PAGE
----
It’s no secret that female beauty standards are seriously skewed. That doesn’t make it less of a problem, but it does mean that most women are aware that media images of what they’re “supposed” to look like are unhealthy. Men don’t usually think of their ideal bodies the same way, since they focus on strength and athleticism instead of just being skinny. But cover models for Men’s Health are just as unrealistic as cover models for Cosmo, and trying to imitate them can be just as dangerous to your health.
Male Beauty Standards and Paleo
Most women with unhealthy body image are trying to lose weight, especially fat. Anorexics famously think they’re fat even though they’re actually dangerously thin. Some men develop anorexia, bulimia, or other eating disorders focused on losing weight, but more commonly, men suffer from a body image disorder called muscle dysmorphia: they see themselves as smaller and weaker than they actually are, and actually want to put on weight (especially muscle mass).
The standard of physical perfection for a lot of men is the muscular athletic type. He has visible abs and sculpted chest and arm muscles. He's young. He’s a little taller than average, probably with a light tan, and without a lot of body hair. Needless to say, he also has no moles, acne, thinning hair, loose skin from losing weight, stretch marks, or other little flaws that every human being in the real world has at least one of. It’s a physique that shows off a guy’s strength and masculinity without crossing the line into Hulk territory. Think of the Spartans in 300, or just open up any page of a fitness magazine to find ripped models glistening with sweat and showing off their perfect six-packs.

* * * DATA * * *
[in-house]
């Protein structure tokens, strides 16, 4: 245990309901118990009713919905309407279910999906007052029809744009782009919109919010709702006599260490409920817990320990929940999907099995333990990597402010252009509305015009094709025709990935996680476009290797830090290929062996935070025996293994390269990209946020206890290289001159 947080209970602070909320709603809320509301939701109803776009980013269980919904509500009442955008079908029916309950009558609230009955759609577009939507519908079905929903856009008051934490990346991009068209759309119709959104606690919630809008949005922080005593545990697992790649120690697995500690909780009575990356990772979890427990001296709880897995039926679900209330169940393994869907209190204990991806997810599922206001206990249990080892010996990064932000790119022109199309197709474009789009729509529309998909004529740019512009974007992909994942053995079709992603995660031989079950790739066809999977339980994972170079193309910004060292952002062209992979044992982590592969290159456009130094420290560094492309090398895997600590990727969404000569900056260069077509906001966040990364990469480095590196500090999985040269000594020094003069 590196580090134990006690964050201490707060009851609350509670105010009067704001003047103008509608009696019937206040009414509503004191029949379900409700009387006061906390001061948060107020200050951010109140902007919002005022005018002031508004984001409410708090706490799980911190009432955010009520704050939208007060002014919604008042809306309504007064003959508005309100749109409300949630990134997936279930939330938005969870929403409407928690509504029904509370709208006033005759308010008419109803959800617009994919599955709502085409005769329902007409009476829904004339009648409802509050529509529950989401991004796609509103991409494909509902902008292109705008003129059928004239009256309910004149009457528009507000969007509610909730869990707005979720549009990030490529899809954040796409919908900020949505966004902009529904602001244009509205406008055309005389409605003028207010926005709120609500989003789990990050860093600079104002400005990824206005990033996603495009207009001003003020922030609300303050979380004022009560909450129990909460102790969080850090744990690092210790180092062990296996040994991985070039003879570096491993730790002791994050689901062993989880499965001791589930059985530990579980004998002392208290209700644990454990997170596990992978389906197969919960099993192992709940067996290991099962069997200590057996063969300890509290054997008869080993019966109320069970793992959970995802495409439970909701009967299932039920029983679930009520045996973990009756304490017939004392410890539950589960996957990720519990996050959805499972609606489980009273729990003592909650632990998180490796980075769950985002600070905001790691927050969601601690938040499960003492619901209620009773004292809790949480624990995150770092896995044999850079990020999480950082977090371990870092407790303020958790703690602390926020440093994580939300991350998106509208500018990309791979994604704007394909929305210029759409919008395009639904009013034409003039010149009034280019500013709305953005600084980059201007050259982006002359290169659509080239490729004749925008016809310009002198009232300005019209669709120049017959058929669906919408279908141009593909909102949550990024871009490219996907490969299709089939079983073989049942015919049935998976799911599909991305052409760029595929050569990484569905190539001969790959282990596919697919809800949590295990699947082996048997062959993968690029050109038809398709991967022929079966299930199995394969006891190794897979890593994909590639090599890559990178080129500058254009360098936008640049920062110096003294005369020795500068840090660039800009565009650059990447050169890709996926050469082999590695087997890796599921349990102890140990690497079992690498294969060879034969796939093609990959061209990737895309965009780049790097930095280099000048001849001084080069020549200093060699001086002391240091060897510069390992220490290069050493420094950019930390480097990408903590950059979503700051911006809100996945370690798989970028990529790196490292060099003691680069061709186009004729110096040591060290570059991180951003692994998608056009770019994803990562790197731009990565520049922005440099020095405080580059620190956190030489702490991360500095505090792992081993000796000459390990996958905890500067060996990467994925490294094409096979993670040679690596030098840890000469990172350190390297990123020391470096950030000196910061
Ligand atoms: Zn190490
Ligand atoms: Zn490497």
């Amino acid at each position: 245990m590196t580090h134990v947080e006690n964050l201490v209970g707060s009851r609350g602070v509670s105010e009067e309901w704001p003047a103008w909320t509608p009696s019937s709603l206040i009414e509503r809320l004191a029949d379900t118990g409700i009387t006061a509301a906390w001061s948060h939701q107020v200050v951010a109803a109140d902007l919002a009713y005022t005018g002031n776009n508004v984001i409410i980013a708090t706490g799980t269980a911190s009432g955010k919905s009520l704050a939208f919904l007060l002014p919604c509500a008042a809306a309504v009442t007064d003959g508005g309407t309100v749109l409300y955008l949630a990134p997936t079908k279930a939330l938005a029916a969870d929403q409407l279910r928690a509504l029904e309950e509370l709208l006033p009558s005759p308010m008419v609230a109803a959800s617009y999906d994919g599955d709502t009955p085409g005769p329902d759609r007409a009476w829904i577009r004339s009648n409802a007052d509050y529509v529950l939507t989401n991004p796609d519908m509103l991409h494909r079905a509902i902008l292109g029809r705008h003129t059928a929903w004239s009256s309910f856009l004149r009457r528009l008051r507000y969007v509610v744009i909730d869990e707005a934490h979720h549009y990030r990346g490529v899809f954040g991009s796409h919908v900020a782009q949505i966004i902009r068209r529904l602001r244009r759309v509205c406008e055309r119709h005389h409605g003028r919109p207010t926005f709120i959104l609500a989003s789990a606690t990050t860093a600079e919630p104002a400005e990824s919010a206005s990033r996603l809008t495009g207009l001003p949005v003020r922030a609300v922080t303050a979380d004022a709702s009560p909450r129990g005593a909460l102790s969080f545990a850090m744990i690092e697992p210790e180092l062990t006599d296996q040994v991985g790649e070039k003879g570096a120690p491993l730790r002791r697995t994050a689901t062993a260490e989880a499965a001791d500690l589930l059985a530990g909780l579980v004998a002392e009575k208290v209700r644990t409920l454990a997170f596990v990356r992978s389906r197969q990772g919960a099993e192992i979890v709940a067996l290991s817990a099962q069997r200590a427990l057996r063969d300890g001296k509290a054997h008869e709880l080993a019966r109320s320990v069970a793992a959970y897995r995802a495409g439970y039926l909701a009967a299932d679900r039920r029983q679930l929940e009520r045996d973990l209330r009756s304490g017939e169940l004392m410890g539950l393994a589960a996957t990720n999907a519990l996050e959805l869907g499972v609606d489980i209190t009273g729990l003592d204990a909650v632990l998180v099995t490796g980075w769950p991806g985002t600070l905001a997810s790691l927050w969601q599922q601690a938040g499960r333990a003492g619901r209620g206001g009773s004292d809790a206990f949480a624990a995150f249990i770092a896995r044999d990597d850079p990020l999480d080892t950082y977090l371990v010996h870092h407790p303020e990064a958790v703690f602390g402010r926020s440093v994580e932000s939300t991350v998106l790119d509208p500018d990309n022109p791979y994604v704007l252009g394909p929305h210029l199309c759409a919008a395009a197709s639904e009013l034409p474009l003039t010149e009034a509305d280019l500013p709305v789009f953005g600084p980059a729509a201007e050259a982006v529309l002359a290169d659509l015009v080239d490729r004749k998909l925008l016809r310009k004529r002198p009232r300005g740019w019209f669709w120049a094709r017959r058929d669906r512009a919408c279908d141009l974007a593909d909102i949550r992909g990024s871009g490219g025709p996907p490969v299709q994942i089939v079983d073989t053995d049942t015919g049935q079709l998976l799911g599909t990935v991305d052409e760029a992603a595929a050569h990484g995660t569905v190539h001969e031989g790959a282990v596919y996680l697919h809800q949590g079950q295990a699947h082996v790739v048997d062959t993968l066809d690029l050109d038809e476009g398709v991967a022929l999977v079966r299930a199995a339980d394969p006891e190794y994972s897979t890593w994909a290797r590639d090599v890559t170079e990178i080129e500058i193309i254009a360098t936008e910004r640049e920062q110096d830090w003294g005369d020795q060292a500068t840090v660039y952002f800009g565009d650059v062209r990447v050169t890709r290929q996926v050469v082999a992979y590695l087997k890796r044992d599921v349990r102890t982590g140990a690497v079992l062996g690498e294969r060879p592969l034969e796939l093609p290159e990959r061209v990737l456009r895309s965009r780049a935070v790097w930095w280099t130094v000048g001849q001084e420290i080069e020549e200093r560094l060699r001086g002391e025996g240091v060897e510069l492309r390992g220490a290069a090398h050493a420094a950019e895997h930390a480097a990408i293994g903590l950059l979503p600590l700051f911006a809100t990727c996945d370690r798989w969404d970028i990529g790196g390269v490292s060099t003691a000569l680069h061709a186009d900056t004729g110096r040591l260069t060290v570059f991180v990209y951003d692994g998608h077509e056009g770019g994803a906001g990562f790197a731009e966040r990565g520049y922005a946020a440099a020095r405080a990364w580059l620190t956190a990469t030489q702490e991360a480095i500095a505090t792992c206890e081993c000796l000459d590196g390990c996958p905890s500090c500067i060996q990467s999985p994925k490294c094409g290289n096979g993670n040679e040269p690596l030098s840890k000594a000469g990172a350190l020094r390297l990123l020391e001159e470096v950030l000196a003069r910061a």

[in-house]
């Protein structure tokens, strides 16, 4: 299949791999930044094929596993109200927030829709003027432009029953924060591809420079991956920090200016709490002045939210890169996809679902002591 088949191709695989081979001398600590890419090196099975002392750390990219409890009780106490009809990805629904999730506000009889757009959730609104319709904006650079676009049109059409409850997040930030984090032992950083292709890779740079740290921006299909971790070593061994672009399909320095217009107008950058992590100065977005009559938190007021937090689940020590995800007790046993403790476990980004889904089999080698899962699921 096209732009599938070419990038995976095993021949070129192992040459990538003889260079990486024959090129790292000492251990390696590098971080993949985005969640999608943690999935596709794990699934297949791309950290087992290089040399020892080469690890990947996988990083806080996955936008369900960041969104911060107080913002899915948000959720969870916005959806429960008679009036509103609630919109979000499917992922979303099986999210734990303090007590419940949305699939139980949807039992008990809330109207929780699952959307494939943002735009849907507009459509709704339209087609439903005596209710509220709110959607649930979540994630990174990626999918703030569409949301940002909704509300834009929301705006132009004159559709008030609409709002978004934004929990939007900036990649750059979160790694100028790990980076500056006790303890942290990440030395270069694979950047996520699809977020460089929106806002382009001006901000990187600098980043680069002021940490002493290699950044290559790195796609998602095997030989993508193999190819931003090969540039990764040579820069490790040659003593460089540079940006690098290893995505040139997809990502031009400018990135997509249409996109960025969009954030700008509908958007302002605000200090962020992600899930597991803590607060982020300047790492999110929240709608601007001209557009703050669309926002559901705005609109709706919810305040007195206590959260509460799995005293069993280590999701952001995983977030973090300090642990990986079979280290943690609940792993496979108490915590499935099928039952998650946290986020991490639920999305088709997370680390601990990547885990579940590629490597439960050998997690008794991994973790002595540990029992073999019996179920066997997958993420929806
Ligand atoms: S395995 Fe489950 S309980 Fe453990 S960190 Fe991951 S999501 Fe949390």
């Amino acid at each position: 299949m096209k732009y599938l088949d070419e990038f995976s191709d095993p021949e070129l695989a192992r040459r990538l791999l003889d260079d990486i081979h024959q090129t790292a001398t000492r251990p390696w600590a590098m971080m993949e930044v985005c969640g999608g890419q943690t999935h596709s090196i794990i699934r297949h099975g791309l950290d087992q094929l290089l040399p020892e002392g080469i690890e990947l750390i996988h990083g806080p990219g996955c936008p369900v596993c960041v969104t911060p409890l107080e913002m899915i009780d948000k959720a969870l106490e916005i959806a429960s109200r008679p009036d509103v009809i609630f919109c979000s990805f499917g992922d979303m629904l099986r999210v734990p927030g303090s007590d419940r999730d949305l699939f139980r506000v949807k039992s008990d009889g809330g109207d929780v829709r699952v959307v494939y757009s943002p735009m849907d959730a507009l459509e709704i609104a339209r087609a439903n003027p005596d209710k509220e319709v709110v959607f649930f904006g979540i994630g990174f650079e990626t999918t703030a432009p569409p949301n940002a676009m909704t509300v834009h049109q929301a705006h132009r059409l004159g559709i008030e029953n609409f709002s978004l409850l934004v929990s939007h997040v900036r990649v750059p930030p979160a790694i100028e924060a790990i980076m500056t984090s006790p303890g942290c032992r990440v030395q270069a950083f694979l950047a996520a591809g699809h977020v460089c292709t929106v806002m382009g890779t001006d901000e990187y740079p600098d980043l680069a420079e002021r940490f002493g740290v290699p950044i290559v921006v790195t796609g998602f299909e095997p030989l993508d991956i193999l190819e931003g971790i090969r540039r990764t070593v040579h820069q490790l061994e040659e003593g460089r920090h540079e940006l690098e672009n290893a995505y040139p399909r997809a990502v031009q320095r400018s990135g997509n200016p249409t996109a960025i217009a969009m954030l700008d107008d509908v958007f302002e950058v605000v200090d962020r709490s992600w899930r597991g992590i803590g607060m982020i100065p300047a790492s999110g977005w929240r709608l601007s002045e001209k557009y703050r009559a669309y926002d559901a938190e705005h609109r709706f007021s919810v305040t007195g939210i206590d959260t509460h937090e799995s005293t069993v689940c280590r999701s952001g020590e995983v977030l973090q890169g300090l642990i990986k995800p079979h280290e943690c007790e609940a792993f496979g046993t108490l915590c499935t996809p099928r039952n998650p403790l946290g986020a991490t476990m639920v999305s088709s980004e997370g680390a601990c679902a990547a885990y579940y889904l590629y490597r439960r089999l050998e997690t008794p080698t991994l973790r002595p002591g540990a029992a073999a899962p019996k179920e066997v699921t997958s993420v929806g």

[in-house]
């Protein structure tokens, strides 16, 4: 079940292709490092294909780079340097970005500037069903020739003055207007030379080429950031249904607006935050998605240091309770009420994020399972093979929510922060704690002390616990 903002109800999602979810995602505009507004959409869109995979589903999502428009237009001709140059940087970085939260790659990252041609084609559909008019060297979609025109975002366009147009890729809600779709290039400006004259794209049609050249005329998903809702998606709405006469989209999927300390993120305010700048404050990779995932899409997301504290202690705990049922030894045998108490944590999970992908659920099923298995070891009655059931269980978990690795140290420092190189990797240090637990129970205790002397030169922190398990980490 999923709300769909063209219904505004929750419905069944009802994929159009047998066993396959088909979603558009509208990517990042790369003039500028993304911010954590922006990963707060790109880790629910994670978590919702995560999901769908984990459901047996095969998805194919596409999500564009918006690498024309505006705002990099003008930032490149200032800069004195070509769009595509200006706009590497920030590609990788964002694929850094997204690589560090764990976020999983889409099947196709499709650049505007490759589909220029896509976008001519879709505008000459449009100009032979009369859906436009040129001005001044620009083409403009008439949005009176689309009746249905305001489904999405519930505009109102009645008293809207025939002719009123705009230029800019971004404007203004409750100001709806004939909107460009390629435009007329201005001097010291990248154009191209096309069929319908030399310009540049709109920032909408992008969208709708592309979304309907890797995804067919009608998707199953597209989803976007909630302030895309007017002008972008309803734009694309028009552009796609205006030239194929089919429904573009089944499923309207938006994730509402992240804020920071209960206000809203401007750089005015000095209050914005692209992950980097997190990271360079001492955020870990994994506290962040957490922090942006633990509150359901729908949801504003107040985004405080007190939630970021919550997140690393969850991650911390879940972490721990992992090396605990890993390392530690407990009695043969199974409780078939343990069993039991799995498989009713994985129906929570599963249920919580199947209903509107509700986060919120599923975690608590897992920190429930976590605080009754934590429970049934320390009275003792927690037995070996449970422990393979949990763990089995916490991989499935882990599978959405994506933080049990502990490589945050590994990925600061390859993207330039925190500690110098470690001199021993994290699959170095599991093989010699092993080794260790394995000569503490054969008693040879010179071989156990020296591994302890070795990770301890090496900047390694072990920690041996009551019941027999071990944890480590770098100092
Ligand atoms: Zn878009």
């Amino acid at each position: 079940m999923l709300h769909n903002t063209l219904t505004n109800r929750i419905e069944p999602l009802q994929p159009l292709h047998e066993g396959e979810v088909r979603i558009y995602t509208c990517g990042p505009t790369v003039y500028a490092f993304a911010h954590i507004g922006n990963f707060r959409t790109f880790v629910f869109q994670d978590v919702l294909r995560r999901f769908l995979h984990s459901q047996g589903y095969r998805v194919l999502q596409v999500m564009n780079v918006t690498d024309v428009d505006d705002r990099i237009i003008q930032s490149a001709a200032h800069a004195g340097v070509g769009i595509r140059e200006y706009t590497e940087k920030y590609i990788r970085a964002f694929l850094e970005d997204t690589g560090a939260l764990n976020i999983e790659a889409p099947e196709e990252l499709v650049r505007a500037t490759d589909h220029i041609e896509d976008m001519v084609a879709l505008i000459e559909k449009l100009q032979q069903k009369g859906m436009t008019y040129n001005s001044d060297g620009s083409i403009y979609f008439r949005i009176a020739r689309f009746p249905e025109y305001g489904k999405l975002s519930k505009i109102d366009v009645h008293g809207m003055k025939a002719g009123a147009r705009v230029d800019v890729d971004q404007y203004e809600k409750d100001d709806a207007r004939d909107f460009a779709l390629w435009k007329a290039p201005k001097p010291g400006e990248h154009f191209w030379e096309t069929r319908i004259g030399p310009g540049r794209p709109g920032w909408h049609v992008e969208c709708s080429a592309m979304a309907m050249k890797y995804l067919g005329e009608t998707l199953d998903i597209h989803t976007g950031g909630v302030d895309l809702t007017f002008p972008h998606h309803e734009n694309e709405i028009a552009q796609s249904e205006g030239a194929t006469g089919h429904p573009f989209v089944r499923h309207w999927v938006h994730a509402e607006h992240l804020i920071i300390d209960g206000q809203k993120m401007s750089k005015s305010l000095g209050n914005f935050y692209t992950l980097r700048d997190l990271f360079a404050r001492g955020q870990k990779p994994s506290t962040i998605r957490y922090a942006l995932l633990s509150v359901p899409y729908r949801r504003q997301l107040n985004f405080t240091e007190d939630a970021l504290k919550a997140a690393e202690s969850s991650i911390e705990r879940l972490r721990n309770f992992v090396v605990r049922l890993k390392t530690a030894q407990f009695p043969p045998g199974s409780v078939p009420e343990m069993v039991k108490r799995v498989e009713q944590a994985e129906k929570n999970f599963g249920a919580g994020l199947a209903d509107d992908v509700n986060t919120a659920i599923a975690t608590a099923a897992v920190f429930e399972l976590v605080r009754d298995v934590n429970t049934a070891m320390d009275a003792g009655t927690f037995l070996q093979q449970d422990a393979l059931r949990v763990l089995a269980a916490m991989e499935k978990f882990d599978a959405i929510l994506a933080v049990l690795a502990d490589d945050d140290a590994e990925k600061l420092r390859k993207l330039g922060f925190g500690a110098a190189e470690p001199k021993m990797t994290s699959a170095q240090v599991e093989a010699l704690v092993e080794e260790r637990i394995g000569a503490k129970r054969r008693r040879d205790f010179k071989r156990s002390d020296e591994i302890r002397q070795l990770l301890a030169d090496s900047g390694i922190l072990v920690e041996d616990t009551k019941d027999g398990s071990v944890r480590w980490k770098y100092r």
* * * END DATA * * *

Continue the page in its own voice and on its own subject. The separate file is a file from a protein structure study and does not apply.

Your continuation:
This is obviously an attractive image, and it's easy to see why people want to achieve it with their own bodies. Especially in Paleo circles, where people are so passionate about health and fitness, there's a lot of pressure to have this kind of lean, muscular body as an outward sign of how well your diet and exercise regimen is working. This kind of physique gets held up as a sign of health, strength and energy. It's the ultimate answer to critics who think you have to down tons of cheap carbs with every meal to gain muscle, or that eating any amount of meat is ultimately unhealthy.
In reality, though, there are a lot of problems with idealizing just one body type. Not everyone can, or even wants to, look like that: there's a huge range of healthy bodies that never get celebrated in magazines. Then there's the psychological aspect: the fitness industry sells products by associating this one image of the male body with power, confidence, and sex appeal - but they do that by making real men feel inferior in comparison (so then they want to buy anything that can get them closer to that mythical perfect body).